NPA plays a key role in the Stand Up For Nature Alliance to campaign to retain strong environmental protections. Under Mike Baird the NSW government passed new laws that remove controls on clearing native vegetation and which threaten to unleash a new wave of tree clearing across the state. This comes hot on the heels of the huge increase in clearing that occurred in Queensland as a result of Campbell Newman’s weakening of land clearing laws.

Why is land clearing important?

Land clearing is a Key Threatening Process on both a state and federal level, meaning it drives native species towards extinction. Australia is clearing faster than any other developed country on earth, and since European settlement 40% of forests have been cleared and much of the rest is degraded or fragmented. Australia is also the only developed country on earth that has a deforestation front.

When their habitat is cleared, animals don’t just relocate. They die. Legal clearing in NSW between 1998 and 2005 is estimated to have killed 104 million mammals, reptiles and birds. Every 100 hectares of bushland that is cleared results in the death of 1000 – 2000 birds from starvation and exposure. Animals that don’t die are displaced. In Queensland, animal rescues have doubled to over 18,000 per year since land clearing accelerated.

Most of our mammal species are currently or historically threatened by land clearing. As a result of clearing many of our most iconic animals like koalas, quolls and pygmy possums are already on the brink. We urgently need to reduce clearing, not clear more. Sadly, these new laws could be the final straw.

Impacts on farmers

The new laws were dressed up as being necessary for farmers to produce food more efficiently. Besides the fact the old Native Vegetation Act contained sufficient flexibility, not all farmers supported the new laws – and some went to extraordinary lengths to protest against them. In fact, past land clearing has made south-eastern Australia hotter and drier and made droughts longer. In the long-term this has worrying implications for food production. But restoring native vegetation in heavily cleared areas and not clearing the rest can help reverse regional climate change. The NSW Environment Protection Authority has also highlighted the importance of native vegetation to protect soils and prevent erosion, particularly in western parts of NSW. Increasing land clearing is therefore the opposite of what is needed to make sure our food production is on a sustainable footing.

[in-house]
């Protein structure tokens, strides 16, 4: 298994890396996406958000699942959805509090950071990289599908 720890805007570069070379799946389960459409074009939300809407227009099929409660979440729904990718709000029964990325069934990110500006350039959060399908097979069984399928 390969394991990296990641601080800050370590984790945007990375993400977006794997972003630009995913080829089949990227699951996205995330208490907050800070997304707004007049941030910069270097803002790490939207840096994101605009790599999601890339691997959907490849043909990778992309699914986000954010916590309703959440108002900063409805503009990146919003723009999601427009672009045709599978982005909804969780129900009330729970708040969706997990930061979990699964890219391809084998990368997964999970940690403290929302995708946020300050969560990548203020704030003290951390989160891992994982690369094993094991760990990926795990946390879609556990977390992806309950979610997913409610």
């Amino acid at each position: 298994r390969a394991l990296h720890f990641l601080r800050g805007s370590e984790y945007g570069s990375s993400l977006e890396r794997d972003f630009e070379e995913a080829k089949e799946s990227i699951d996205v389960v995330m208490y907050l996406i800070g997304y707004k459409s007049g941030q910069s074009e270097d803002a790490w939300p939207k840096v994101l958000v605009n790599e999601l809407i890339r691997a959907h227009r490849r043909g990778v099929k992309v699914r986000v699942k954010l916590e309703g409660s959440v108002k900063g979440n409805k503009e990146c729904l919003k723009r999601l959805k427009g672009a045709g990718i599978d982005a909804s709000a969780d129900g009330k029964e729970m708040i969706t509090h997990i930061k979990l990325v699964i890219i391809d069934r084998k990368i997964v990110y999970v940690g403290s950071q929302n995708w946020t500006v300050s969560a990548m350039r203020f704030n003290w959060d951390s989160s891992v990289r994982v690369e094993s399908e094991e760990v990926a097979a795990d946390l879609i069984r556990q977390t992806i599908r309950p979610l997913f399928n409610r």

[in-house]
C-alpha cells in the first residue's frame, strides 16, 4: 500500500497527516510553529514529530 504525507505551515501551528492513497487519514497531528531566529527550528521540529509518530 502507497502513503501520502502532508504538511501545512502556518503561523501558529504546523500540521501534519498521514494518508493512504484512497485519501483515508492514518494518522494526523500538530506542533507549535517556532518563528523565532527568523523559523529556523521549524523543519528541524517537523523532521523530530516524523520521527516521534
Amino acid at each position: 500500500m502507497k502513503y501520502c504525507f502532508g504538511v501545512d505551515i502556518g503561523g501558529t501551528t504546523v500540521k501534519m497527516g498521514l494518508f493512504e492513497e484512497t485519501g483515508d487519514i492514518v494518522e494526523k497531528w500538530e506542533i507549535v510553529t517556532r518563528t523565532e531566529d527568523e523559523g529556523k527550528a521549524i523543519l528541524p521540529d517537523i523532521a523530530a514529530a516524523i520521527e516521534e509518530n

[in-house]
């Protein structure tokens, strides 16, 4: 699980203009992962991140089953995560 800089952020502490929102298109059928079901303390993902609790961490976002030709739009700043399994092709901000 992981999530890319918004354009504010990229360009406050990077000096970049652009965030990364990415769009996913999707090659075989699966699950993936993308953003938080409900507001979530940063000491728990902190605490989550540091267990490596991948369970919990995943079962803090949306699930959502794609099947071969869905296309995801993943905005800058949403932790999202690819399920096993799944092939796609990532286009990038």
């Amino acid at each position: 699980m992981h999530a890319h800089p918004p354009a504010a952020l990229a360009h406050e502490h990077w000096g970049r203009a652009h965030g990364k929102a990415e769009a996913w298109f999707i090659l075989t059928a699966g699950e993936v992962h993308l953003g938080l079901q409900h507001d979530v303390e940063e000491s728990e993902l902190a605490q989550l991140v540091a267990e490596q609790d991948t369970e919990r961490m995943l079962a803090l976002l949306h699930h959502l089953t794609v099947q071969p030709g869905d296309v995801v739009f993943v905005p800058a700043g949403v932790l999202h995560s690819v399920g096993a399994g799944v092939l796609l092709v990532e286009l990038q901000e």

A damning Lateline piece in late 2016 suggested that the changes to native vegetation laws were driven by a small minority of politically well-connected, wealthy landholders rather than in the best interests of the majority of farmers.

What can you do?

Right now, we have an important opportunity to safeguard our most endangered wildlife and habitats from the bulldozers. The fine print of the new rules is still being decided, and Mike Baird has stepped down.We are calling on Premier Berejiklian to reject Mike Baird’s plans and safeguard the future of our unique wildlife, and our healthy soils and water resources by:
  • Protecting and enhancing our pure water supplies, healthy soils, productive farmlands and the health, abundance and variety of our wildlife
  • Ruling out a return to broad-scale tree clearing
  • Ruling out clearing bushland critical as endangered wildlife habitat
  • Paying farmers who protect wildlife, healthy soils and pure water supplies
  • Ruling out offset schemes that let developers to destroy wildlife habitat in exchange for cash or dissimilar types of habitat
  • Maximising carbon pollution capture and storage by native bushland, and
  • Mapping all the state’s 1500 vegetation types so we can protect them properly.
Tell Premier Gladys Berejiklian: keep our endangered wildlife and their homes off limits from clearing!

Sign this quick petition for the forests, trees and animals that could disappear.

Want to know more about the detail of changes to land clearing laws? Click here.

Stand Up For Nature Alliance partners include: National Parks Association of NSW, Nature Conservation Council of NSW, WWF Australia, The Wilderness Society, The National Trust, Nature Conservation Council of NSW, Total Environment Centre, Humane Society International, WIRES, Colong Foundation for Wilderness.